Jammin’ for Mental Health in Windham to Start the Very Important Conversation
May is mental health acceptance month. Awareness is simply not enough.
Valerie Compagna is the Communications Director for Maine Behavioral Healthcare and is passionate about improving our mental health. She said,
I just can’t stress enough how critical it is for people to build connections for their overall well-being. As a world society, we’ve been through a terrible trauma that has impacted everyone. The frightening stats around increased suicide in youth, self-harm, anxiety, and depression has been a wake-up call for people to take these issues seriously.
She's right. But talking about mental health can sometimes be difficult, that's why Jammin' for Mental Health Through the Arts is a fantastic event open to all.
What is going to take place on May 3?
Jammin’ for Mental Health Through the Arts will take place May 3 from 3 – 7 p.m. at Windham High School. It was organized by Be The Influence with community partners Maine Behavioral Healthcare and RSU14 and is open to the public. Their goal is to bring the community together to focus on improving our mental health through art, music, and sharing a variety of resources that can help people.
- Youth and family art project displays
- Hands-on art projects
- Hip Hop performance by Unique Unknown
- Door prizes
- Screening of the documentary Angst followed by a panel discussion on overcoming anxiety and depression.
Vendors are welcome at no cost. Contact Laurie Cavanaugh at email@example.com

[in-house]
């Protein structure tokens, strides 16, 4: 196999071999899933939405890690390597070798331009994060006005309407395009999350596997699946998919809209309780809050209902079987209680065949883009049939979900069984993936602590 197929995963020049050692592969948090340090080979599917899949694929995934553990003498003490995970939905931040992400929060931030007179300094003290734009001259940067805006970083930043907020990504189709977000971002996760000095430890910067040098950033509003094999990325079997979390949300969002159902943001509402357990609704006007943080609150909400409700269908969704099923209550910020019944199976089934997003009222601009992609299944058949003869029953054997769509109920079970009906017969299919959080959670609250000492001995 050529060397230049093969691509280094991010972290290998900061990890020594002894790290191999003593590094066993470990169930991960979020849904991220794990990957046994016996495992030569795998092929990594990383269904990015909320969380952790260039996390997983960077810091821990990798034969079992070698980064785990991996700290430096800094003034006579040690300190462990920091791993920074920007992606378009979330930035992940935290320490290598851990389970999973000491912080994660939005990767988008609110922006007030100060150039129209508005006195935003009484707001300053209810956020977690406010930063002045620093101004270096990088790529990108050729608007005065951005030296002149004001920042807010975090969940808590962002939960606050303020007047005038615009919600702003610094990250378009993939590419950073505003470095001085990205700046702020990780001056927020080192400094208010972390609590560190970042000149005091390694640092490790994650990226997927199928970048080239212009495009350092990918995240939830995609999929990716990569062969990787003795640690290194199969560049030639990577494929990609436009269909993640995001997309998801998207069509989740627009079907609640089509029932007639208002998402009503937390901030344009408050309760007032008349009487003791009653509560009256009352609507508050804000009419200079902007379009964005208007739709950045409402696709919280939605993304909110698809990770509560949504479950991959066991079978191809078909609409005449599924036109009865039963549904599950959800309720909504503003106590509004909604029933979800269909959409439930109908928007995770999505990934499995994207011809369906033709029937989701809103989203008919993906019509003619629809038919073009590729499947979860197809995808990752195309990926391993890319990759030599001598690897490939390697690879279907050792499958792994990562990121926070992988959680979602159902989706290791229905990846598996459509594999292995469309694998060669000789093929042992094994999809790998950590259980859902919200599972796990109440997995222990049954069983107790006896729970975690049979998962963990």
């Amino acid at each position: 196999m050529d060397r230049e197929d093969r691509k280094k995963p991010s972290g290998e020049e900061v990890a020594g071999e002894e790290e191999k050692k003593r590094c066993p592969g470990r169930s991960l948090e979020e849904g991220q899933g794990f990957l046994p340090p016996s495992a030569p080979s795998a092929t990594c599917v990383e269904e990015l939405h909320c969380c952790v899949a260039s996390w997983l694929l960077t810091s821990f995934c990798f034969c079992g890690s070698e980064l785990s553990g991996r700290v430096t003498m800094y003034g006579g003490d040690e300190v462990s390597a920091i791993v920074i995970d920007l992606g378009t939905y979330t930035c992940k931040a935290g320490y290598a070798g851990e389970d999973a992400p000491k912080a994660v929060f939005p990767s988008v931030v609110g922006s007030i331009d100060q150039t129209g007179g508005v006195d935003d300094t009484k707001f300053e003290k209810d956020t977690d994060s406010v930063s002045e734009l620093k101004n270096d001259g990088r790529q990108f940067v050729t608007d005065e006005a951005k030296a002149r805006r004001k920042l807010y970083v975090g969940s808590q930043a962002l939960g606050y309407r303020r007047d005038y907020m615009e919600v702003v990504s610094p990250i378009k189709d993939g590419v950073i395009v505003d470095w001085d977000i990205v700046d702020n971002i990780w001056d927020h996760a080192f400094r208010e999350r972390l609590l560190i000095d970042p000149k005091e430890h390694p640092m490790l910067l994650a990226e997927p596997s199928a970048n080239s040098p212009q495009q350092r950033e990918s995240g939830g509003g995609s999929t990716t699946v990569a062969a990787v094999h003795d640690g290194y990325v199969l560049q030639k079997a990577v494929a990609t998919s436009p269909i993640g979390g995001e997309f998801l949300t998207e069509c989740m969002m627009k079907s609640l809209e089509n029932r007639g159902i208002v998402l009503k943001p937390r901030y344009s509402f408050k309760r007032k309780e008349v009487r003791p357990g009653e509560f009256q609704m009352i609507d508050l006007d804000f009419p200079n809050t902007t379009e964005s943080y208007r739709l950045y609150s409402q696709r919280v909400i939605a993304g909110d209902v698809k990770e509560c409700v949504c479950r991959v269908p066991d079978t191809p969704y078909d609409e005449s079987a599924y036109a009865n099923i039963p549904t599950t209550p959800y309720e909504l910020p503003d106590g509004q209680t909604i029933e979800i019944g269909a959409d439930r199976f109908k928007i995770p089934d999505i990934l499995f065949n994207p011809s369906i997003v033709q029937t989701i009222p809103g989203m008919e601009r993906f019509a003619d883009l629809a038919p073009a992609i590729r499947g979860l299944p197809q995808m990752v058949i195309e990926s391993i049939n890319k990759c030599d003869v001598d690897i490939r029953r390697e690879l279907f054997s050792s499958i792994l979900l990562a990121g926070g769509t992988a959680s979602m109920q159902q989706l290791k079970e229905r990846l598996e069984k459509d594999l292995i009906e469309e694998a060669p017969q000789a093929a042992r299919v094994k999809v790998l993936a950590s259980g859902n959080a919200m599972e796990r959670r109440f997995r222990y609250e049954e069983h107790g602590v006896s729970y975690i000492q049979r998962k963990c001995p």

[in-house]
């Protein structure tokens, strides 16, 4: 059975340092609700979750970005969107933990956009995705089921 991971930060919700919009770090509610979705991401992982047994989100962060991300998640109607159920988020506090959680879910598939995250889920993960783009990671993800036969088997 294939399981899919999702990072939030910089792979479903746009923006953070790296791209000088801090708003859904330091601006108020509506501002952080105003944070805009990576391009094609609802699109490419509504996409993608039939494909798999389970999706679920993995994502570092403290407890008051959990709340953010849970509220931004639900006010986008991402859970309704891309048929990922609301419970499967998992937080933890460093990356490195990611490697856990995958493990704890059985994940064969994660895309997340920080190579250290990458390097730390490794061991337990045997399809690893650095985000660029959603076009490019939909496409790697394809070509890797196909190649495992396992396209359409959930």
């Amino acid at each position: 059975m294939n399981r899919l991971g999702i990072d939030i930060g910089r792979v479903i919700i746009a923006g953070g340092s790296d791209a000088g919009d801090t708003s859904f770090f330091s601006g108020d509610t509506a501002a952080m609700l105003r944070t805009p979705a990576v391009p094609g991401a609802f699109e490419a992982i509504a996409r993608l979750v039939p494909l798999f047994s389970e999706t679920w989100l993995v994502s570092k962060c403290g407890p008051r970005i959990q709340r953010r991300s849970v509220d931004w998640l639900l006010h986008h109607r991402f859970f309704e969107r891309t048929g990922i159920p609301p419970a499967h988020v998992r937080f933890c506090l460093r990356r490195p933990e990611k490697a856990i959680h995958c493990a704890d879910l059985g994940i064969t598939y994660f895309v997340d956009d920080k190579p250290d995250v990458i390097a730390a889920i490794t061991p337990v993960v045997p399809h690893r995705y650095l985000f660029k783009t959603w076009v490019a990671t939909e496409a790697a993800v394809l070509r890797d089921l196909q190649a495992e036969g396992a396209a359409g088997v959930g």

Why are they doing this?
There is a huge community need to educate kids and families about ways to improve their emotional health. Due to the pandemic, social media, and other factors, we are essentially in crisis. This event is critical to share information, and resources and encourage participation in the arts to combat this hectic and stressful world we live in. Building resilience and connection in more constructive ways is key.
According to the National Alliance on Mental Illness:
- 1 in 5 adults experiences mental illness each year
- 1 in 6 youth aged 6-17 experience a mental health disorder each year
- 14,000 Maine youth aged 12-17 have depression
- High school students with depression are more than 2x more likely to drop out than their peers
- 7 in 10 youth in the juvenile justice system have a mental health condition
This event is designed to build connections among those in our community and help reduce the stigma of mental illness. Doing it through the arts is a way to improve overall well-being. Especially for our kids.
How can people get involved?
Come and join everyone! Or be a vendor. Accept. Advocate. Act. Because Awareness isn’t Enough. It’s okay not to be okay.